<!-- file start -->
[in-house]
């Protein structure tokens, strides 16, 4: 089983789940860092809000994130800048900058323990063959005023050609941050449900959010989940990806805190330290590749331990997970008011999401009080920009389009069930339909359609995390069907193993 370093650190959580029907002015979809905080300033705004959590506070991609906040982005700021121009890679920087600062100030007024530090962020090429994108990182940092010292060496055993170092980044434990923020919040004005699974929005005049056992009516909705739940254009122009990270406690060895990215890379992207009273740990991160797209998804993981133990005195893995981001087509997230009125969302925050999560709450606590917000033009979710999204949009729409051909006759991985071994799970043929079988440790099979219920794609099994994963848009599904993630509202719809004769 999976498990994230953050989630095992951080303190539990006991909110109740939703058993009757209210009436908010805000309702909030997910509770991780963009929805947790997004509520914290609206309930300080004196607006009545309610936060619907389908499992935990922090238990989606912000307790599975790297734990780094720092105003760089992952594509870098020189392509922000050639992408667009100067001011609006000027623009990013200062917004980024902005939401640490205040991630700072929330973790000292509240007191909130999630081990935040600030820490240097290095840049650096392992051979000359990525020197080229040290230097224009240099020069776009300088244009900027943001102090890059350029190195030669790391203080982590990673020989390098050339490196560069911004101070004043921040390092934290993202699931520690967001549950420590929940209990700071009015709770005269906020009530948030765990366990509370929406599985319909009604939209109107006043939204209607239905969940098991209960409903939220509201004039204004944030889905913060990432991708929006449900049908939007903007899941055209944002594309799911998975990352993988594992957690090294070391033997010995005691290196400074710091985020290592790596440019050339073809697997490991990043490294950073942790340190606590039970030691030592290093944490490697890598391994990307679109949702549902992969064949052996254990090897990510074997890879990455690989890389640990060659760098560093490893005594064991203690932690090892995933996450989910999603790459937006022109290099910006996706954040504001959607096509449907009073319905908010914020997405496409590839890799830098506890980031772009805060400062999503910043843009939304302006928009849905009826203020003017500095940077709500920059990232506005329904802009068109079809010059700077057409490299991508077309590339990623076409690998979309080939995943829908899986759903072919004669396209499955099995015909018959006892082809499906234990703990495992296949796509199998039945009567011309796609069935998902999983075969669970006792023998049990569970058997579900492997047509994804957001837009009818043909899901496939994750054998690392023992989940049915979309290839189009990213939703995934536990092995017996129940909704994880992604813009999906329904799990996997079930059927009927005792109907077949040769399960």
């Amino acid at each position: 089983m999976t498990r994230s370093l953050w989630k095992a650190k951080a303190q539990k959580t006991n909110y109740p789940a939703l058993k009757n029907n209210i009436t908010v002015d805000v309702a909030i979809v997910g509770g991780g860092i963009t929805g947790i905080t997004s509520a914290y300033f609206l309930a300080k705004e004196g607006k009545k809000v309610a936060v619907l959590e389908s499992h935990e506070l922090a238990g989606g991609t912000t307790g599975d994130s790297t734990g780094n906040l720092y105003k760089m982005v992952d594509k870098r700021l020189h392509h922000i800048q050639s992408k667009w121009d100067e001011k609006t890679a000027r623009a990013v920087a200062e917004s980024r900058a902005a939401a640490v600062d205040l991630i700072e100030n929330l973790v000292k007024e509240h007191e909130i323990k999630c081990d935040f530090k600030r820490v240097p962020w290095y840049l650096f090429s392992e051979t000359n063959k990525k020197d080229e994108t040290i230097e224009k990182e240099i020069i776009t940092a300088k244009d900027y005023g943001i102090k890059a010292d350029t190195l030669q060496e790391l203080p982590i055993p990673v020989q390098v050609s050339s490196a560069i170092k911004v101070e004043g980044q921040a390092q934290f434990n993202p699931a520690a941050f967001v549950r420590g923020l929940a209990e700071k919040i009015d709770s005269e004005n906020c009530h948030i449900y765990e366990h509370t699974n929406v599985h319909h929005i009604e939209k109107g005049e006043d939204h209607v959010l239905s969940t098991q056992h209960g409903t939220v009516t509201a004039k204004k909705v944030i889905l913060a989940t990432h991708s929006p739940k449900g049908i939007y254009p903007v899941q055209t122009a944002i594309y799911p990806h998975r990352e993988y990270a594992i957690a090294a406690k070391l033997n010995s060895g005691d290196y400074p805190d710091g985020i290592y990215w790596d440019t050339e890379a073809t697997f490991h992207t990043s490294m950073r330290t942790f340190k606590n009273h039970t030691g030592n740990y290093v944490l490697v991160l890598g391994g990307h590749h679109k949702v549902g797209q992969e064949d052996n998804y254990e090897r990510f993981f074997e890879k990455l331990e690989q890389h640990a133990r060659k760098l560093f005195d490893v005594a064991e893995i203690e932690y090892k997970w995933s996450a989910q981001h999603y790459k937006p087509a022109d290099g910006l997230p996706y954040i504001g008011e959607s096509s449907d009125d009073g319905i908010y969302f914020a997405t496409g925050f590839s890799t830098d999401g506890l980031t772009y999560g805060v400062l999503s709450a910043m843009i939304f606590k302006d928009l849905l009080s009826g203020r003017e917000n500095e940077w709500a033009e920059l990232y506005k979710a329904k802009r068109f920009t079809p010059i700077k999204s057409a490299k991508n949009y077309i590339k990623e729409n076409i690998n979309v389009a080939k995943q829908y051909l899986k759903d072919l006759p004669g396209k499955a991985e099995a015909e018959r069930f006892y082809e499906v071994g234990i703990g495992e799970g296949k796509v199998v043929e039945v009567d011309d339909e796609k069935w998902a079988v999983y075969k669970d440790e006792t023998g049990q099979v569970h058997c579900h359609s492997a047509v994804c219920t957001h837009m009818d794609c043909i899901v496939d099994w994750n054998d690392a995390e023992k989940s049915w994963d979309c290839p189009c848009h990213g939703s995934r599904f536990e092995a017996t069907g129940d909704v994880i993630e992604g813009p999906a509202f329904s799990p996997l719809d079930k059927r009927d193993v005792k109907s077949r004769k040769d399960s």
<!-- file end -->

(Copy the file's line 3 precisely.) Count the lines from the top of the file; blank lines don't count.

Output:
């Amino acid at each position: 089983m999976t498990r994230s370093l953050w989630k095992a650190k951080a303190q539990k959580t006991n909110y109740p789940a939703l058993k009757n029907n209210i009436t908010v002015d805000v309702a909030i979809v997910g509770g991780g860092i963009t929805g947790i905080t997004s509520a914290y300033f609206l309930a300080k705004e004196g607006k009545k809000v309610a936060v619907l959590e389908s499992h935990e506070l922090a238990g989606g991609t912000t307790g599975d994130s790297t734990g780094n906040l720092y105003k760089m982005v992952d594509k870098r700021l020189h392509h922000i800048q050639s992408k667009w121009d100067e001011k609006t890679a000027r623009a990013v920087a200062e917004s980024r900058a902005a939401a640490v600062d205040l991630i700072e100030n929330l973790v000292k007024e509240h007191e909130i323990k999630c081990d935040f530090k600030r820490v240097p962020w290095y840049l650096f090429s392992e051979t000359n063959k990525k020197d080229e994108t040290i230097e224009k990182e240099i020069i776009t940092a300088k244009d900027y005023g943001i102090k890059a010292d350029t190195l030669q060496e790391l203080p982590i055993p990673v020989q390098v050609s050339s490196a560069i170092k911004v101070e004043g980044q921040a390092q934290f434990n993202p699931a520690a941050f967001v549950r420590g923020l929940a209990e700071k919040i009015d709770s005269e004005n906020c009530h948030i449900y765990e366990h509370t699974n929406v599985h319909h929005i009604e939209k109107g005049e006043d939204h209607v959010l239905s969940t098991q056992h209960g409903t939220v009516t509201a004039k204004k909705v944030i889905l913060a989940t990432h991708s929006p739940k449900g049908i939007y254009p903007v899941q055209t122009a944002i594309y799911p990806h998975r990352e993988y990270a594992i957690a090294a406690k070391l033997n010995s060895g005691d290196y400074p805190d710091g985020i290592y990215w790596d440019t050339e890379a073809t697997f490991h992207t990043s490294m950073r330290t942790f340190k606590n009273h039970t030691g030592n740990y290093v944490l490697v991160l890598g391994g990307h590749h679109k949702v549902g797209q992969e064949d052996n998804y254990e090897r990510f993981f074997e890879k990455l331990e690989q890389h640990a133990r060659k760098l560093f005195d490893v005594a064991e893995i203690e932690y090892k997970w995933s996450a989910q981001h999603y790459k937006p087509a022109d290099g910006l997230p996706y954040i504001g008011e959607s096509s449907d009125d009073g319905i908010y969302f914020a997405t496409g925050f590839s890799t830098d999401g506890l980031t772009y999560g805060v400062l999503s709450a910043m843009i939304f606590k302006d928009l849905l009080s009826g203020r003017e917000n500095e940077w709500a033009e920059l990232y506005k979710a329904k802009r068109f920009t079809p010059i700077k999204s057409a490299k991508n949009y077309i590339k990623e729409n076409i690998n979309v389009a080939k995943q829908y051909l899986k759903d072919l006759p004669g396209k499955a991985e099995a015909e018959r069930f006892y082809e499906v071994g234990i703990g495992e799970g296949k796509v199998v043929e039945v009567d011309d339909e796609k069935w998902a079988v999983y075969k669970d440790e006792t023998g049990q099979v569970h058997c579900h359609s492997a047509v994804c219920t957001h837009m009818d794609c043909i899901v496939d099994w994750n054998d690392a995390e023992k989940s049915w994963d979309c290839p189009c848009h990213g939703s995934r599904f536990e092995a017996t069907g129940d909704v994880i993630e992604g813009p999906a509202f329904s799990p996997l719809d079930k059927r009927d193993v005792k109907s077949r004769k040769d399960s």